"THE WRITER MOST RESPONSIBLE FOR BRINGING MODERN SCIENCE FICTION INTO THE LITERARY MAINSTREAM": FIRST EDITION OF THE ILLUSTRATED MAN, INSCRIBED BY RAY BRADBURY
BRADBURY, Ray. The Illustrated Man. Garden City: Doubleday, 1951. Octavo, original beige cloth, original dust jacket.
First edition of this classic collection of 18 science fiction stories, boldly inscribed on the title page by Bradbury, "L—! Ray Bradbury 5/6/93," a splendid copy.
American science fiction author Bradbury is best known for the novels Fahrenheit 451 and Something Wicked This Way Comes, and for the intertwined stories of The Martian Chronicles. Bradbury was also a prolific short story writer; his "vintage years are normally thought to be 1946-55; his other short story collections of that period are certainly superior to those he produced later. They begin with The Illustrated Man, in which the tales are given a linking framework; they are all seen as magical tattoos which, springing from the body of the protagonist, become living stories" (Clute & Nicolls, 152). Bradbury's "imaginative and lyrical evocations of the future reflected both the optimism and the anxieties of his own postwar America… By many estimations Bradbury was the writer most responsible for bringing modern science fiction into the literary mainstream. His name would appear near the top of any list of major science fiction writers of the 20th century… Though none of his works won a Pulitzer Prize, Bradbury received a Pulitzer citation in 2007 'for his distinguished, prolific and deeply influential career as an unmatched author of science fiction and fantasy'" (New York Times). "First Edition" on the copyright page. Currey, 45.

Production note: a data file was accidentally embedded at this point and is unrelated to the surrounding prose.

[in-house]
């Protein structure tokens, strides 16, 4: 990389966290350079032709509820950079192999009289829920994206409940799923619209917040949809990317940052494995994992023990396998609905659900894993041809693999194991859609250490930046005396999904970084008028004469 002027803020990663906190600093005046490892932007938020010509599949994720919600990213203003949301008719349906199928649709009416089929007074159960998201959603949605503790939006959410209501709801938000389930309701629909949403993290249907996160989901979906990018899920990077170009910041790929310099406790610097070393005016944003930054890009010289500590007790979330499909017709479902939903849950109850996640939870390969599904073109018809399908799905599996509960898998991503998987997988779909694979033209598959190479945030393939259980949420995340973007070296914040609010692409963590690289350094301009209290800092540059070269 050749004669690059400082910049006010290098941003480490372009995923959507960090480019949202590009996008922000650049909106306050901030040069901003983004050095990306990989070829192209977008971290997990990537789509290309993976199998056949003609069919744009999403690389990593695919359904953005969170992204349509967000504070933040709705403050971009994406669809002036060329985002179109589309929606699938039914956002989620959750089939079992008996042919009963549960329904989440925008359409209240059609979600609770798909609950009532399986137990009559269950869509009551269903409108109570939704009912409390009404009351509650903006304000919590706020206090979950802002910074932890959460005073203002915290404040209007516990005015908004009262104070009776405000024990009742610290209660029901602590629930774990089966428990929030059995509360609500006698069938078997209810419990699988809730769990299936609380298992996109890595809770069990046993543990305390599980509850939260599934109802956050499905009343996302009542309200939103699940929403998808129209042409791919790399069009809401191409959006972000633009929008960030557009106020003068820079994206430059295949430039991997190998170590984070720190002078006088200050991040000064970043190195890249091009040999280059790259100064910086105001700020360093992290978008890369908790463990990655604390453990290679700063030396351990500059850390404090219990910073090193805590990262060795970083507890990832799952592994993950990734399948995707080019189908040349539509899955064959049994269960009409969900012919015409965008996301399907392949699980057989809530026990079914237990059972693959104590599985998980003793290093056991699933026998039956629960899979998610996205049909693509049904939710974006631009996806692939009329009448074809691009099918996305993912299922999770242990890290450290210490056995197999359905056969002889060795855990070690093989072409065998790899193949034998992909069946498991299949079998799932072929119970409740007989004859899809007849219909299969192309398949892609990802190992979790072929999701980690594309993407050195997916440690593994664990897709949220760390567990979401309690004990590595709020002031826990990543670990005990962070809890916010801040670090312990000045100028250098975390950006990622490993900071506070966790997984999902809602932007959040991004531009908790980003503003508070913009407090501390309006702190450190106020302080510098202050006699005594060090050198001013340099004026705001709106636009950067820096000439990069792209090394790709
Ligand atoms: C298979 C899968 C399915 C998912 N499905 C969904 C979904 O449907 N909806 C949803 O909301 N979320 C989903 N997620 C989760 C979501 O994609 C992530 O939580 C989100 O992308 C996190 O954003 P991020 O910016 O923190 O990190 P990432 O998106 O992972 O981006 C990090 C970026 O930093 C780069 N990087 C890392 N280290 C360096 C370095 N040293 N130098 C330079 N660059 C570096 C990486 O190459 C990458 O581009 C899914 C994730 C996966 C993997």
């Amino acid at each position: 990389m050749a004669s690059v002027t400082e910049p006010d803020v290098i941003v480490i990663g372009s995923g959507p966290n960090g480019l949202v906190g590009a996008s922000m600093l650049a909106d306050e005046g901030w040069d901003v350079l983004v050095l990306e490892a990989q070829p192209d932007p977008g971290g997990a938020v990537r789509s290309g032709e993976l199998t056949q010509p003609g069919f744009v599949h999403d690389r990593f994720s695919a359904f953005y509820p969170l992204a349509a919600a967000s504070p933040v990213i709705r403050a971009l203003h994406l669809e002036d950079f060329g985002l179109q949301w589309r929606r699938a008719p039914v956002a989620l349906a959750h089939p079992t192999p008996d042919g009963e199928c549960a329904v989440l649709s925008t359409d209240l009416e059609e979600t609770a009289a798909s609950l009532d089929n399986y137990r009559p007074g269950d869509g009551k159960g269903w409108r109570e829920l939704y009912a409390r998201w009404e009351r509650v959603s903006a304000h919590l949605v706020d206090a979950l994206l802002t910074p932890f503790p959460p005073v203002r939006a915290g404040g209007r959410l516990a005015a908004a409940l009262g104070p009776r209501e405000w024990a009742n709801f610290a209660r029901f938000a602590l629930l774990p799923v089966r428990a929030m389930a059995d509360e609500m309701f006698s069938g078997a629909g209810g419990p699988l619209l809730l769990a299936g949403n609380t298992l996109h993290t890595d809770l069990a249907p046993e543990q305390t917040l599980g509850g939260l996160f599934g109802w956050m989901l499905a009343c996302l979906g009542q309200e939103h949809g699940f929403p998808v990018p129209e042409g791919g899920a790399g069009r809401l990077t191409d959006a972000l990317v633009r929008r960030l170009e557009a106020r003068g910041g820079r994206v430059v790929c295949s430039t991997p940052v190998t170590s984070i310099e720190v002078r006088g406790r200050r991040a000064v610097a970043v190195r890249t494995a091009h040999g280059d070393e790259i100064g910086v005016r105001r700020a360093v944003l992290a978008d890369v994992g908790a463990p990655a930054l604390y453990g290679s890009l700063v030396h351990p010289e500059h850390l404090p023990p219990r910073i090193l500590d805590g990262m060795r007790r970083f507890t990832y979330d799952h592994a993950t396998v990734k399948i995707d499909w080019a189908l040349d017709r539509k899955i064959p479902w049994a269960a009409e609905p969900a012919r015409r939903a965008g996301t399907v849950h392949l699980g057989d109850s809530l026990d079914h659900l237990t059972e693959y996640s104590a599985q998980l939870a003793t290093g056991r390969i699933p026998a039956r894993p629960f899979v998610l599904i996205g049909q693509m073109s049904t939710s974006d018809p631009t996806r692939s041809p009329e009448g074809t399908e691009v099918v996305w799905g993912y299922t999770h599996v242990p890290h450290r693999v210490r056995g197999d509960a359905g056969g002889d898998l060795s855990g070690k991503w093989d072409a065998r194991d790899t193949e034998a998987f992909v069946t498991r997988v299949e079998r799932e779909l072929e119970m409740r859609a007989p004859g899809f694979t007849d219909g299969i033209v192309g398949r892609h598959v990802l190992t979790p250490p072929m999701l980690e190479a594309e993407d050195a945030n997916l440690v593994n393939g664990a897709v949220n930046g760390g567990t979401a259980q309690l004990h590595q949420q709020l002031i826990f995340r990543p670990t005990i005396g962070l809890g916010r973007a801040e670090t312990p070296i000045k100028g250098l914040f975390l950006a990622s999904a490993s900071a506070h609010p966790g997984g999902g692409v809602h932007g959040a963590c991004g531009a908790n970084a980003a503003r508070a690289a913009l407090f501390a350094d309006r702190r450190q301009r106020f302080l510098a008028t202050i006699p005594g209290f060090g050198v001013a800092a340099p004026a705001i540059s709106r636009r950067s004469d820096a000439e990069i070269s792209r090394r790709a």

Book fine; faintest toning to spine, mere trace of edge-wear to about-fine price-clipped dust jacket. A handsome inscribed copy.